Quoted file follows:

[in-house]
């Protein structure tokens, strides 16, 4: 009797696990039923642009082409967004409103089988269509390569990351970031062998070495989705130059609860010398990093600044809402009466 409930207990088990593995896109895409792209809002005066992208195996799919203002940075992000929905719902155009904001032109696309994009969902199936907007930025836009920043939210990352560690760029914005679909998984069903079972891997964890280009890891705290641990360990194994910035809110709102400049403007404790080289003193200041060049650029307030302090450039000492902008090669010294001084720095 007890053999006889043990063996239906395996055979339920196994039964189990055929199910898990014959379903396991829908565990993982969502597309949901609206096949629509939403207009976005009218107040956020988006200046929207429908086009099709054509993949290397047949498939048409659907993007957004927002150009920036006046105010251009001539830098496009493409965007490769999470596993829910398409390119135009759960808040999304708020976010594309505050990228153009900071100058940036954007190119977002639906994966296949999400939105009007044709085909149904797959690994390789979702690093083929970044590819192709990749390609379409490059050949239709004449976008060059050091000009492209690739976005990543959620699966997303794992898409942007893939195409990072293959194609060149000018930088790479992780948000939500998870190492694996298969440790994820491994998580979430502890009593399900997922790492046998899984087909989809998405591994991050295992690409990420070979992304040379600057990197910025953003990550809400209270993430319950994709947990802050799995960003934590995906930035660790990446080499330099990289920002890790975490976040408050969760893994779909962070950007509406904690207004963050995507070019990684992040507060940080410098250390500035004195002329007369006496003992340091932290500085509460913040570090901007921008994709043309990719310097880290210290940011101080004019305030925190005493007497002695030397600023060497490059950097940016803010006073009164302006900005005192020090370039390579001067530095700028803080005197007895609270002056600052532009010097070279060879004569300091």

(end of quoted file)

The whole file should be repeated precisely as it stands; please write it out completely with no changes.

[in-house]
């Protein structure tokens, strides 16, 4: 009797696990039923642009082409967004409103089988269509390569990351970031062998070495989705130059609860010398990093600044809402009466 409930207990088990593995896109895409792209809002005066992208195996799919203002940075992000929905719902155009904001032109696309994009969902199936907007930025836009920043939210990352560690760029914005679909998984069903079972891997964890280009890891705290641990360990194994910035809110709102400049403007404790080289003193200041060049650029307030302090450039000492902008090669010294001084720095 007890053999006889043990063996239906395996055979339920196994039964189990055929199910898990014959379903396991829908565990993982969502597309949901609206096949629509939403207009976005009218107040956020988006200046929207429908086009099709054509993949290397047949498939048409659907993007957004927002150009920036006046105010251009001539830098496009493409965007490769999470596993829910398409390119135009759960808040999304708020976010594309505050990228153009900071100058940036954007190119977002639906994966296949999400939105009007044709085909149904797959690994390789979702690093083929970044590819192709990749390609379409490059050949239709004449976008060059050091000009492209690739976005990543959620699966997303794992898409942007893939195409990072293959194609060149000018930088790479992780948000939500998870190492694996298969440790994820491994998580979430502890009593399900997922790492046998899984087909989809998405591994991050295992690409990420070979992304040379600057990197910025953003990550809400209270993430319950994709947990802050799995960003934590995906930035660790990446080499330099990289920002890790975490976040408050969760893994779909962070950007509406904690207004963050995507070019990684992040507060940080410098250390500035004195002329007369006496003992340091932290500085509460913040570090901007921008994709043309990719310097880290210290940011101080004019305030925190005493007497002695030397600023060497490059950097940016803010006073009164302006900005005192020090370039390579001067530095700028803080005197007895609270002056600052532009010097070279060879004569300091």